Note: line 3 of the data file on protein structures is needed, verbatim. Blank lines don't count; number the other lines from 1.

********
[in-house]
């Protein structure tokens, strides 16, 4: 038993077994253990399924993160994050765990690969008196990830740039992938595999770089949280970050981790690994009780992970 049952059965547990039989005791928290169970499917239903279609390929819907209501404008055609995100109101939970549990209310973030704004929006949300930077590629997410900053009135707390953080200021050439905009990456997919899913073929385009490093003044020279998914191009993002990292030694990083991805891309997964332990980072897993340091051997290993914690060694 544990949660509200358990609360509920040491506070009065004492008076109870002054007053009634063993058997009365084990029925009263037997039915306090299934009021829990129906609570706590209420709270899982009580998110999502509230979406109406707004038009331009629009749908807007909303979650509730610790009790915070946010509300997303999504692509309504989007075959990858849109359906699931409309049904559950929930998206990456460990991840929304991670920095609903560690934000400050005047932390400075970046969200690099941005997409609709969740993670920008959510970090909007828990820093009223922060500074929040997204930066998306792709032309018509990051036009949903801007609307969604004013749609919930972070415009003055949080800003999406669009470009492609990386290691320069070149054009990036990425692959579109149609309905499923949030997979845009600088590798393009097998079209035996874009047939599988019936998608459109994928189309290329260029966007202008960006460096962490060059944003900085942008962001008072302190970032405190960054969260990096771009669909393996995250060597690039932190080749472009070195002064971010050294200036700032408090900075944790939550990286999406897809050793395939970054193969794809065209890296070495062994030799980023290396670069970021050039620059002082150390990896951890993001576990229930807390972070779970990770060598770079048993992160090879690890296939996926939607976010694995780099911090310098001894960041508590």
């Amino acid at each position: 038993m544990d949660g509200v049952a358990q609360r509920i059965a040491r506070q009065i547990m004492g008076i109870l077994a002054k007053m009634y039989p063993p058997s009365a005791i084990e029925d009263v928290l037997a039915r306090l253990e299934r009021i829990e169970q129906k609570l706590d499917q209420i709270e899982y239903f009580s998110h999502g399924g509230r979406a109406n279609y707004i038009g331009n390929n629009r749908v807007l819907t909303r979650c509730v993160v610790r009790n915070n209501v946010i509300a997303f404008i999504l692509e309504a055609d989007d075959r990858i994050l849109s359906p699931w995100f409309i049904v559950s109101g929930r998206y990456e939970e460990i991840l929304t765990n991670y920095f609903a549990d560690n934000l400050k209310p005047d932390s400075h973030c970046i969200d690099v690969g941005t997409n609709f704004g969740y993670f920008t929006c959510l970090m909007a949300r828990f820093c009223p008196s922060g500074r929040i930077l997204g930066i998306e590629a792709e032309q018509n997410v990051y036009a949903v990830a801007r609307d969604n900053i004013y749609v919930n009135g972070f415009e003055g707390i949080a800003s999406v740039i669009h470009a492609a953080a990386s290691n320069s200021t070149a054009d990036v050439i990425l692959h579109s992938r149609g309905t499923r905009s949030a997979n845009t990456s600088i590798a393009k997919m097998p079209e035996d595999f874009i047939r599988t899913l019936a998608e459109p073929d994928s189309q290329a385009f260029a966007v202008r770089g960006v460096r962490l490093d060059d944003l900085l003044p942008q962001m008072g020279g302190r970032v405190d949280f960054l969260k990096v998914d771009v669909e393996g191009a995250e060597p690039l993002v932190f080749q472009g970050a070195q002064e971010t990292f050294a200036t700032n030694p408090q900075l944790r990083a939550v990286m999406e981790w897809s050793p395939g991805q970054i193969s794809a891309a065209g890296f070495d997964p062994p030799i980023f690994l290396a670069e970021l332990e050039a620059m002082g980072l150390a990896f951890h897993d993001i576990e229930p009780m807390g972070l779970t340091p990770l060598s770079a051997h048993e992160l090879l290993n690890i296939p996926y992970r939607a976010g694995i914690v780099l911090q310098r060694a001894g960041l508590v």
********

């Amino acid at each position: 038993m544990d949660g509200v049952a358990q609360r509920i059965a040491r506070q009065i547990m004492g008076i109870l077994a002054k007053m009634y039989p063993p058997s009365a005791i084990e029925d009263v928290l037997a039915r306090l253990e299934r009021i829990e169970q129906k609570l706590d499917q209420i709270e899982y239903f009580s998110h999502g399924g509230r979406a109406n279609y707004i038009g331009n390929n629009r749908v807007l819907t909303r979650c509730v993160v610790r009790n915070n209501v946010i509300a997303f404008i999504l692509e309504a055609d989007d075959r990858i994050l849109s359906p699931w995100f409309i049904v559950s109101g929930r998206y990456e939970e460990i991840l929304t765990n991670y920095f609903a549990d560690n934000l400050k209310p005047d932390s400075h973030c970046i969200d690099v690969g941005t997409n609709f704004g969740y993670f920008t929006c959510l970090m909007a949300r828990f820093c009223p008196s922060g500074r929040i930077l997204g930066i998306e590629a792709e032309q018509n997410v990051y036009a949903v990830a801007r609307d969604n900053i004013y749609v919930n009135g972070f415009e003055g707390i949080a800003s999406v740039i669009h470009a492609a953080a990386s290691n320069s200021t070149a054009d990036v050439i990425l692959h579109s992938r149609g309905t499923r905009s949030a997979n845009t990456s600088i590798a393009k997919m097998p079209e035996d595999f874009i047939r599988t899913l019936a998608e459109p073929d994928s189309q290329a385009f260029a966007v202008r770089g960006v460096r962490l490093d060059d944003l900085l003044p942008q962001m008072g020279g302190r970032v405190d949280f960054l969260k990096v998914d771009v669909e393996g191009a995250e060597p690039l993002v932190f080749q472009g970050a070195q002064e971010t990292f050294a200036t700032n030694p408090q900075l944790r990083a939550v990286m999406e981790w897809s050793p395939g991805q970054i193969s794809a891309a065209g890296f070495d997964p062994p030799i980023f690994l290396a670069e970021l332990e050039a620059m002082g980072l150390a990896f951890h897993d993001i576990e229930p009780m807390g972070l779970t340091p990770l060598s770079a051997h048993e992160l090879l290993n690890i296939p996926y992970r939607a976010g694995i914690v780099l911090q310098r060694a001894g960041l508590v």